Design your life to include more money, health and happiness with less stuff, space and energy.

Design your life to include more money, health and happiness with less stuff, space and energy.

Habitat 67 and the Future of Edited Architecture

  • Exterior in 1967

  • Contstruction

  • Interior shot of smaller unit c. 1967. Image credit McGill University

  • A contemporary two story unit interior. Photo: © James Brittain

  • Terraces

    Habitat 67 terraces.

  • Habitat 67 today.

The idea of beautifully designed, high-density prefabricated compact housing is hardly new. Case in point is Habitat 67. The housing complex, built for the 1967 Expo 67 World’s Fair in Montreal, is a case study in great compact design.

Amazingly, the building was architecture student Moshe Safdie’s Master’s thesis (he did graduate and build many more important buildings). The building shares qualities with the Nakagin Capsule Tower and the Japanese Metabolism architectural movement. Like Nakagin, all of the 354 modules are prefabricated and identical. The 12 stories of modules are arranged and combined in different configurations to make 146 apartments varying in size from 225 to 1,000 sq ft (20 to 90 m). Unlike Nakagin, Habitat 67 has not fallen into disrepair and is an established, resident-owned coop.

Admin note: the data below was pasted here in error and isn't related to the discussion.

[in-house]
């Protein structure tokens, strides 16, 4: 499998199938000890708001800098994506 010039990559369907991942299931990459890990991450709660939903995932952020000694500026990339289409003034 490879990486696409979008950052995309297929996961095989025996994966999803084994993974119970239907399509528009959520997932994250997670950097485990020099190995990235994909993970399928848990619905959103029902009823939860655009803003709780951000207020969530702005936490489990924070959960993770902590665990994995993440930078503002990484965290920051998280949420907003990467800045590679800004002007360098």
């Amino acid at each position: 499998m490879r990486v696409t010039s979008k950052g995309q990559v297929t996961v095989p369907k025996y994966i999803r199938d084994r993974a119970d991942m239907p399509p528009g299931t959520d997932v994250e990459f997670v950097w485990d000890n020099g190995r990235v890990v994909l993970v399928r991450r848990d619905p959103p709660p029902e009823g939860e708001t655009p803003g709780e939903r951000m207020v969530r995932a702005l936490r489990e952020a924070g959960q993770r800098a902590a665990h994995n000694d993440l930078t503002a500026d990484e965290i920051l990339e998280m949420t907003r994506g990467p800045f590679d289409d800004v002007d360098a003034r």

While its lego-set look might strike some as contrived, the layout permits each unit to have its own terrace, skylights and direct sunlight (we think it looks pretty cool too). The building also features covered walkways, gardens and other open spaces.

With its prefab construction, high density layout, sunny and livable interiors, the 46 year old Habitat 67 might show that the past holds some best ideas for the future of architecture.

  • anonymous

    I couldn’t read this webpage at all. The picture changes every few seconds, and the pictures are different sizes. The changing picture size caused the article text to jump all over the screen in Chrome. Really irritating.

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